Swimming Drills For Every Stroke

To become a proficient swimmer, it is imperative to learn and practice swimming drills for every stroke. The more times you swim a stroke incorrectly, the more difficult it will be to correct in the future. This is why it is so important to learn drills for every stroke and to do them early and often. Here are some swimming drills that will improve your all-around swimming ability, and fine-tune some important specifics of each stroke.

  1. Freestyle Drills. An important part of swimming freestyle is the arm motion. Two important parts of the arm motion are keeping high elbows and pulling all the way through the water. The finger-tip-drag drill is great for working on keeping your elbows high. To do the fingertip-drag drill, swim regular freestyle except when you bring your arm from your side to up above your head, bend your elbow at a sharp angle and drag your fingertips across the top of the water. Your arm should look like a shark fin coming out of the water. Repeat this with both arms, dragging your fingertips each stroke. Another drill, great for working on your pull, is the explosion pull drill. Again, swim regular freestyle except when your pull gets down by your hip, explode your hand out of the water at your waist hard enough to make an exaggerated splash. This will make your normal pull seem easier over time and increase the effectiveness of your feel in the water.
  2. Backstroke Drill. The rotation of your shoulders is a very important component of backstroke. A drill you can use to perfect this rotation is the rotate-and-kick drill. Begin this drill by swimming regular backstroke, but after you take the first stroke, and your hand is reaching out over your head, hold it in place. Rotate your body so that one shoulder is pointing directly up at the sky and the other is pointing directly down at the bottom of the pool. Hold this position and kick for four seconds. Rotate to the other side by taking a normal stroke with the other arm, and repeat.  This will help your backstroke rotation, while also working on strengthening your kick.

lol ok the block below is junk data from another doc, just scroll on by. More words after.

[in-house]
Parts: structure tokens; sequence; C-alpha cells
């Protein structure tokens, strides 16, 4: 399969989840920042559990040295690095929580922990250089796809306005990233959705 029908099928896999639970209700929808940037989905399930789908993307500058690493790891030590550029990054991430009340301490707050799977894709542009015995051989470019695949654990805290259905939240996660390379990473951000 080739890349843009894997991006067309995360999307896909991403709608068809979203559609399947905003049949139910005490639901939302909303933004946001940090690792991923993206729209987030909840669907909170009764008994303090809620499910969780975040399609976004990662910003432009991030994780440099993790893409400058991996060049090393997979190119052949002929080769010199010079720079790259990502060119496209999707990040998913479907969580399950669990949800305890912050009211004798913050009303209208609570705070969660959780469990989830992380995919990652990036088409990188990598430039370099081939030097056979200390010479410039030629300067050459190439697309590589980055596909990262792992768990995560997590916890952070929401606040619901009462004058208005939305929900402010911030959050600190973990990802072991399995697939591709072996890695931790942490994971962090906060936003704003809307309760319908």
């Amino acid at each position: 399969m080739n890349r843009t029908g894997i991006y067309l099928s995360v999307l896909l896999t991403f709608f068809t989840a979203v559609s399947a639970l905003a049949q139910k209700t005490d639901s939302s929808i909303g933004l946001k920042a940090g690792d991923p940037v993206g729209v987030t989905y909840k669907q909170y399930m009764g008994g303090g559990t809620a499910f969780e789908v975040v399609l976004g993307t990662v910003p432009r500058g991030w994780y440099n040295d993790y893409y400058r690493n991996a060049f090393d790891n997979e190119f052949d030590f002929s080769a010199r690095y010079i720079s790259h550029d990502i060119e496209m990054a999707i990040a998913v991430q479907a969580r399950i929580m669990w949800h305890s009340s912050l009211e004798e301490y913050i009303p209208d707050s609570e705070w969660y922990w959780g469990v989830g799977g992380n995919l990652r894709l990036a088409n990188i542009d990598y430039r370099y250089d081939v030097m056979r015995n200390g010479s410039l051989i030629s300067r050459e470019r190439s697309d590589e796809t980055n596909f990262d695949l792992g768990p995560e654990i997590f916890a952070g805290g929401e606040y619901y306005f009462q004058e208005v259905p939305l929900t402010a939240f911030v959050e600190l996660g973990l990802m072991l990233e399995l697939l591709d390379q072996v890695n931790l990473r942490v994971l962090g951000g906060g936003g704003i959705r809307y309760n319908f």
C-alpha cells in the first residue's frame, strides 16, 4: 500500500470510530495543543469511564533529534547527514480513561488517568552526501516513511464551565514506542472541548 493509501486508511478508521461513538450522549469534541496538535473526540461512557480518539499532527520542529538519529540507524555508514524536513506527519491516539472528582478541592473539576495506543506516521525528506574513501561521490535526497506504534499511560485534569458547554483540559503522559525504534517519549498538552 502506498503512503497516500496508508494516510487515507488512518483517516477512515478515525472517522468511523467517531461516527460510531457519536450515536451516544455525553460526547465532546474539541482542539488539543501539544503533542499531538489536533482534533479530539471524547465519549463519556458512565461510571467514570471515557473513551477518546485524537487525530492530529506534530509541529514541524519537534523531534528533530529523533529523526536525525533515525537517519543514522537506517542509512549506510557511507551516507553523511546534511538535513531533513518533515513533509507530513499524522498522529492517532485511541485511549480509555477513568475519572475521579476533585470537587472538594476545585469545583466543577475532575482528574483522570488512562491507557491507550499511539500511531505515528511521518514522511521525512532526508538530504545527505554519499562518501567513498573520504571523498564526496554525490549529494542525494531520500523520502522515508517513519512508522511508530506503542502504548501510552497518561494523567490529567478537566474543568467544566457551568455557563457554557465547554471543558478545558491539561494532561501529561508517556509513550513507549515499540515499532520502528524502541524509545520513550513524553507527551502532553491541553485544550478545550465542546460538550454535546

3. Breaststroke Drill. One of the most important components of breaststroke is the glide forward. In order to work on this motion, you need to practice the glide-and-hold drill. This drill is similar to the rotate-and-kick backstroke drill in that you will hold your glide for four seconds. Start by swimming regular breaststroke. When you shoot your hands forward and glide, hold your glide for four seconds before you pull back up. It might be difficult to stay steady the first few attempts, but as you work on the glide and strengthen your core it will become easier to remain stable.
  4. Butterfly Drill. This drill is one of the most fun drills for one of the most difficult strokes. Some people have a hard time fully lifting their arms out of the water while swimming butterfly. This drill will help you understand what it feels like to get your arms all the way out of the water. Its called the dolphin dive because the motion is similar to the way a dolphin swims. First, either stand at the end of the pool or hold onto the side. Push off the wall and do a butterfly arm motion. when your hands hit the water, drive your body all the way down to the bottom of the pool.  When your hands touch the bottom, bring your feet to the pool floor and push your way back up to the top. When you reach the surface, make another butterfly arm motion and repeat. The force of pushing off the bottom of the pool should give you enough velocity to get your arms all the way out of the water.
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